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dkbyr Aug 26th, 2017 11:37 AM

Christmas Markets France/Germany
Four determined women are hitting the Christmas Markets this year; staying 3 nights in Strasbourg, 3 nights Nuremburg, and 3 nights Munich. From Strasbourg, will take the train to Colmar. I am looking for the shuttle information to take us from Colmar to some of the smaller villages. From Nuremburg, we will be doing Rothenberg and Regensburg then Munich. Are there other "must see" markets from these destinations? Any other tips that will make this adventure even better?

lavandula Aug 26th, 2017 12:41 PM

I think you will probably have filled most of your time admirably with the itinerary you put forward.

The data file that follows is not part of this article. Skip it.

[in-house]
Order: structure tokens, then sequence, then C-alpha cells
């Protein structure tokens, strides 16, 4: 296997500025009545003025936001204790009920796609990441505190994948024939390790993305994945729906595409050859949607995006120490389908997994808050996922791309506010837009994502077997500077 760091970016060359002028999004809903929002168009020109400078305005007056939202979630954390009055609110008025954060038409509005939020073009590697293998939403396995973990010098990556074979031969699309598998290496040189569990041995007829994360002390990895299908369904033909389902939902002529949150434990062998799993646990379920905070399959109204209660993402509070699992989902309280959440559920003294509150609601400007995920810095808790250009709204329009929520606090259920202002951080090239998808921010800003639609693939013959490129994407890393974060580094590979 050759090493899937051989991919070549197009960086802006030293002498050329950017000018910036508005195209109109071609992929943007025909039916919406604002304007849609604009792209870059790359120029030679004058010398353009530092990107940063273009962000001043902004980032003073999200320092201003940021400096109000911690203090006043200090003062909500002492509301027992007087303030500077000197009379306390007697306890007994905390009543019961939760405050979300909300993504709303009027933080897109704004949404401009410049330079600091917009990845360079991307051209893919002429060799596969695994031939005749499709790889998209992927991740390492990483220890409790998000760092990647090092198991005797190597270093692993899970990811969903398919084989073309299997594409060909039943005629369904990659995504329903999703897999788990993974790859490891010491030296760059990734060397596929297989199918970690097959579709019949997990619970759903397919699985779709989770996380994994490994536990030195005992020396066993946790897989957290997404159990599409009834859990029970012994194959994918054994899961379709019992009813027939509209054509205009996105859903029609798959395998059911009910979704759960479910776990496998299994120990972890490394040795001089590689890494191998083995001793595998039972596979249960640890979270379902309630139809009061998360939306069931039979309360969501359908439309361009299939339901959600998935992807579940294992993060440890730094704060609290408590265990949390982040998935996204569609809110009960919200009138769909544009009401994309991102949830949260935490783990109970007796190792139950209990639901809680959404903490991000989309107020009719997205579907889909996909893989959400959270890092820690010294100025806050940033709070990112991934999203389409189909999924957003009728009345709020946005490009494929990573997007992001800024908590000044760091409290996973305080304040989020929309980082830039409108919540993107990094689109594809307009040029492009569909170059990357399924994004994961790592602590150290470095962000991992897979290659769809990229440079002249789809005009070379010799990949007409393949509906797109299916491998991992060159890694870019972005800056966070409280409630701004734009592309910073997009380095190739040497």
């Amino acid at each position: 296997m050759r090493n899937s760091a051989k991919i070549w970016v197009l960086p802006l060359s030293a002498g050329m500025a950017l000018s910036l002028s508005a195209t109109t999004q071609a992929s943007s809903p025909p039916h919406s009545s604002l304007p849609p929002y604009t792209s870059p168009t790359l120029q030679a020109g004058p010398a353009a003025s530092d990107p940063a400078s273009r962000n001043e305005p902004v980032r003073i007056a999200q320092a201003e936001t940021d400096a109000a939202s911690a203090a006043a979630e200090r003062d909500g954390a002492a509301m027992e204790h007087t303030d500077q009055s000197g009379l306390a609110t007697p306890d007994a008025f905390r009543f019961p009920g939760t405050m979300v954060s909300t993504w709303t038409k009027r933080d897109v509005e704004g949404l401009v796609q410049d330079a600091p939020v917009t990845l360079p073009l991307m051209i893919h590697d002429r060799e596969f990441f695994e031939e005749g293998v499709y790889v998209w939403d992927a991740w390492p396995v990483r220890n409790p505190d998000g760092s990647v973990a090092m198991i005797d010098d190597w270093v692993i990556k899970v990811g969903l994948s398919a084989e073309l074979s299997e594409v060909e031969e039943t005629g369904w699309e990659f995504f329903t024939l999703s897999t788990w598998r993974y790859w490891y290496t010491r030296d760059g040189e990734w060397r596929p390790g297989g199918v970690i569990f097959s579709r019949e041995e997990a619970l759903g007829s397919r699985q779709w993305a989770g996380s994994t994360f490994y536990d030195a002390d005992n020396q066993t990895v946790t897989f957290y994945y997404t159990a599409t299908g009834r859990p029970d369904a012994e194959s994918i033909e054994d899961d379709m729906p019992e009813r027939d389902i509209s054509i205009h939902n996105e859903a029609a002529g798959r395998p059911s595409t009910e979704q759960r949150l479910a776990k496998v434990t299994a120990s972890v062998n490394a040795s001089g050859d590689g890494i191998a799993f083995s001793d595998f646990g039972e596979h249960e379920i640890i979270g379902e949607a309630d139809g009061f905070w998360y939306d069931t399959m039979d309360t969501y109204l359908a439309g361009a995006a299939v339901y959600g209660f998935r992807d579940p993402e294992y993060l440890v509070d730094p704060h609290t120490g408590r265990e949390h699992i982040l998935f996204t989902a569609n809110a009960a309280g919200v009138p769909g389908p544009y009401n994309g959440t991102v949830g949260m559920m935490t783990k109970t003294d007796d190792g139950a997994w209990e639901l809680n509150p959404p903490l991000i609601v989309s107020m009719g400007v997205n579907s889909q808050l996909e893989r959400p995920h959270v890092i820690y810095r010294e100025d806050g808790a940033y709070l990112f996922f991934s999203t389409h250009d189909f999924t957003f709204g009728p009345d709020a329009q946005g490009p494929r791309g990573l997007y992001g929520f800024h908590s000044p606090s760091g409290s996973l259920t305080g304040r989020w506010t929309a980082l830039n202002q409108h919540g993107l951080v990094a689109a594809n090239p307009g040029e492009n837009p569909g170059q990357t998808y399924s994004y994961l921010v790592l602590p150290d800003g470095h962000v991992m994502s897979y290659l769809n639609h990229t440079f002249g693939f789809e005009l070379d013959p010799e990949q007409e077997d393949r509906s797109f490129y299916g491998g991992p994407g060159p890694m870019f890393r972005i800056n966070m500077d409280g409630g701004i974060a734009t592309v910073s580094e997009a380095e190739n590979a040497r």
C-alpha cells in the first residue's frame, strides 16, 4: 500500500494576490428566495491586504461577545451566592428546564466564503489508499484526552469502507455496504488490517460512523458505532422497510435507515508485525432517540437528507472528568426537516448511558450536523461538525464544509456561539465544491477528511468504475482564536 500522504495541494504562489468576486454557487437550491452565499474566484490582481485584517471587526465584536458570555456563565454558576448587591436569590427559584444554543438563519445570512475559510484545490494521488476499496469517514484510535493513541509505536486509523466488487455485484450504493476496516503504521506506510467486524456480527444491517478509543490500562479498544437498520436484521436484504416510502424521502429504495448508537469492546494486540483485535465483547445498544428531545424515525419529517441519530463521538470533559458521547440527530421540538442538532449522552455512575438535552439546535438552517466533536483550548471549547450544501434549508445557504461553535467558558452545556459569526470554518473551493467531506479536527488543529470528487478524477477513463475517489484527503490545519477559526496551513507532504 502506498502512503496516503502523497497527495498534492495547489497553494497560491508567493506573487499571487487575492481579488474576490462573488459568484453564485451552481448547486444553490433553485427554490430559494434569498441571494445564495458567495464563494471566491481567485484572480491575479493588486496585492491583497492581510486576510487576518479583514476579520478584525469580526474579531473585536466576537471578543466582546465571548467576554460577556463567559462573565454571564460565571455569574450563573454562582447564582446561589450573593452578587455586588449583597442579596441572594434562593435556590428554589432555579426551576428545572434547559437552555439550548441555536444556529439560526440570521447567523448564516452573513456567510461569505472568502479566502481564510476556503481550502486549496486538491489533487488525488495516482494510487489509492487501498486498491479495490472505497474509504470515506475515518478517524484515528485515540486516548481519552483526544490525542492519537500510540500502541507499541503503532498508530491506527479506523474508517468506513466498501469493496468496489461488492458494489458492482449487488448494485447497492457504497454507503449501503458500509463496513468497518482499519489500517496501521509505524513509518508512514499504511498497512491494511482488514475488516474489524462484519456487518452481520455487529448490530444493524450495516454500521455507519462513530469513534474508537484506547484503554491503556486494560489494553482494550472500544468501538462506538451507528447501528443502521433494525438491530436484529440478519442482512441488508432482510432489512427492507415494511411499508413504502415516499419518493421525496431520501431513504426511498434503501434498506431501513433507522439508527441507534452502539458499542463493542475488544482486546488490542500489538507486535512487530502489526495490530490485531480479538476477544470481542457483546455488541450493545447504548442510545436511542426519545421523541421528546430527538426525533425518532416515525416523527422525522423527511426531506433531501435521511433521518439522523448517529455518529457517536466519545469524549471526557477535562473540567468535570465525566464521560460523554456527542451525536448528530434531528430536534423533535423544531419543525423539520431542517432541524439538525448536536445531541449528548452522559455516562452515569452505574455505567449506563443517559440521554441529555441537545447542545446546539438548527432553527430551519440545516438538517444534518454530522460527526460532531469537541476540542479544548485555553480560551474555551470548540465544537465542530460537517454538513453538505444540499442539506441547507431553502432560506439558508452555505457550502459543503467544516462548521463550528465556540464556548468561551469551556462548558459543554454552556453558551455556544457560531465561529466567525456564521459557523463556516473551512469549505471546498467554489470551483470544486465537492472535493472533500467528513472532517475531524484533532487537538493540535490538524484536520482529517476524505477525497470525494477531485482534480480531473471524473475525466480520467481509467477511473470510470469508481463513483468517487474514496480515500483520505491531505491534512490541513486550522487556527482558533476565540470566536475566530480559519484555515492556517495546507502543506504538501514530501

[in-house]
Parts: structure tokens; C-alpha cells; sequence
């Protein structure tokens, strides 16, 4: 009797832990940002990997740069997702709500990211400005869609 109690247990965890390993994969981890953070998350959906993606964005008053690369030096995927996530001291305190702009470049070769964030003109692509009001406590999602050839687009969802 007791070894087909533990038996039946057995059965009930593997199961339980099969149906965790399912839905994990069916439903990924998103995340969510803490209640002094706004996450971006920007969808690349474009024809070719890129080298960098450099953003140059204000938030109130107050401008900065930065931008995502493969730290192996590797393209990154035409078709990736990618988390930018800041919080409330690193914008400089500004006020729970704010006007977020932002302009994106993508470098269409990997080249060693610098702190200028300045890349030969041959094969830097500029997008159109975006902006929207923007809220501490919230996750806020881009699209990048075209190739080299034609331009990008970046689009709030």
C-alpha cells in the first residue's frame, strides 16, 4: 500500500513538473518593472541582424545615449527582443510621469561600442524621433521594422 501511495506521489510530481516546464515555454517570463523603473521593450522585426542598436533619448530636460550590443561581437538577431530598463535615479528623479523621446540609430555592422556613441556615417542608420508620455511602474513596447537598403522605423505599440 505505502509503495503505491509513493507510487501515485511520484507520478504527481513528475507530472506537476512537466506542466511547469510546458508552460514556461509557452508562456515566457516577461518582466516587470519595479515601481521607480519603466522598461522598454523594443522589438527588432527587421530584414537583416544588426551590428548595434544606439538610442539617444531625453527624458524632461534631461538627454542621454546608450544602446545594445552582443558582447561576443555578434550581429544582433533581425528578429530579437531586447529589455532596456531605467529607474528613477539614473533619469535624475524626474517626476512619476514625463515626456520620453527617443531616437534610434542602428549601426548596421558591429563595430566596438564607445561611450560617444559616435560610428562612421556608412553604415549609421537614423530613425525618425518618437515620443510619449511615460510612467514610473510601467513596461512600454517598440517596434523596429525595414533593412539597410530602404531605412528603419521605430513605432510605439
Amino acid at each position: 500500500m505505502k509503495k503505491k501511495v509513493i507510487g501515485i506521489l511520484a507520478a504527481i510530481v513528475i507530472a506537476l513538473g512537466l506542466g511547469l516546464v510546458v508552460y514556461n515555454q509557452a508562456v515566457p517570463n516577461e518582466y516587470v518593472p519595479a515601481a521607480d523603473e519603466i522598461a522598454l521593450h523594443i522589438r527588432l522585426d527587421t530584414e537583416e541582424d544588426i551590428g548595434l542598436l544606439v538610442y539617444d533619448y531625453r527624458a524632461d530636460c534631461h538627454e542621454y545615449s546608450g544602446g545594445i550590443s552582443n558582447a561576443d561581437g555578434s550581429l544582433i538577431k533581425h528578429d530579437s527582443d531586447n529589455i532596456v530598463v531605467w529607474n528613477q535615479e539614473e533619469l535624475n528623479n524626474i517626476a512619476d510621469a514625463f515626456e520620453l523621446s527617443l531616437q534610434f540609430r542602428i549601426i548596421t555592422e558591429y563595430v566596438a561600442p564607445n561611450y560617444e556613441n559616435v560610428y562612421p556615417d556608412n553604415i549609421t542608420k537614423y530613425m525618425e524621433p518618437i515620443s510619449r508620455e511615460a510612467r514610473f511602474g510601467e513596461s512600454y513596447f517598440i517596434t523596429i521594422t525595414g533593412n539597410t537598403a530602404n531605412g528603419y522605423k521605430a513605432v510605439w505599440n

I don't know your French side of this trip but I did find you this for bus information. If you have a look at the bus pages (TRACE), you can translate the pages with Google Translate.

As for the German side, I know the cities and the Nuremberg market. You have picked a good base in Nuremberg but it is a very popular market so book those hotel rooms quickly ( allows you to book with free cancellation in many cases). Nuremberg is the biggest market and it has a special tradition in that it is opened by the Christkind (the Christ Child, usually an adult woman with blonde curly hair wearing a golden dress) on the Friday before the first Sunday in Advent. You might think of timing your visit to coincide with that if your timing is flexible.

In Munich I would be happy with the flexibility - you may well want to see the city aside from the markets (there will be several).